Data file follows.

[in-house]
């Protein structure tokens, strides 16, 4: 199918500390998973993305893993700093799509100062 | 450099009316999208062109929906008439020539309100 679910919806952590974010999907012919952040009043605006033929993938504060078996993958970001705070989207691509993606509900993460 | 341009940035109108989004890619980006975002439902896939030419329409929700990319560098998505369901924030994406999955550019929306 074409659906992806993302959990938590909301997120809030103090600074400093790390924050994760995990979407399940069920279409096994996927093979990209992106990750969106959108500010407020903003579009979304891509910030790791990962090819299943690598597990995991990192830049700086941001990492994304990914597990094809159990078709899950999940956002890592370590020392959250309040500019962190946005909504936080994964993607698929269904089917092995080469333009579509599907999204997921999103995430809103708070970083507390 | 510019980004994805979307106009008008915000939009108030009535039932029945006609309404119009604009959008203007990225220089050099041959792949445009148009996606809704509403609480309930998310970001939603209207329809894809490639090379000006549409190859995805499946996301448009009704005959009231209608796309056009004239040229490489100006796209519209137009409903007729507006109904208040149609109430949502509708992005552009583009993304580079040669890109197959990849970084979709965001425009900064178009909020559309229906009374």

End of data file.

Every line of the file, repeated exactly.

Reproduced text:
[in-house]
């Protein structure tokens, strides 16, 4: 199918500390998973993305893993700093799509100062 | 450099009316999208062109929906008439020539309100 679910919806952590974010999907012919952040009043605006033929993938504060078996993958970001705070989207691509993606509900993460 | 341009940035109108989004890619980006975002439902896939030419329409929700990319560098998505369901924030994406999955550019929306 074409659906992806993302959990938590909301997120809030103090600074400093790390924050994760995990979407399940069920279409096994996927093979990209992106990750969106959108500010407020903003579009979304891509910030790791990962090819299943690598597990995991990192830049700086941001990492994304990914597990094809159990078709899950999940956002890592370590020392959250309040500019962190946005909504936080994964993607698929269904089917092995080469333009579509599907999204997921999103995430809103708070970083507390 | 510019980004994805979307106009008008915000939009108030009535039932029945006609309404119009604009959008203007990225220089050099041959792949445009148009996606809704509403609480309930998310970001939603209207329809894809490639090379000006549409190859995805499946996301448009009704005959009231209608796309056009004239040229490489100006796209519209137009409903007729507006109904208040149609109430949502509708992005552009583009993304580079040669890109197959990849970084979709965001425009900064178009909020559309229906009374």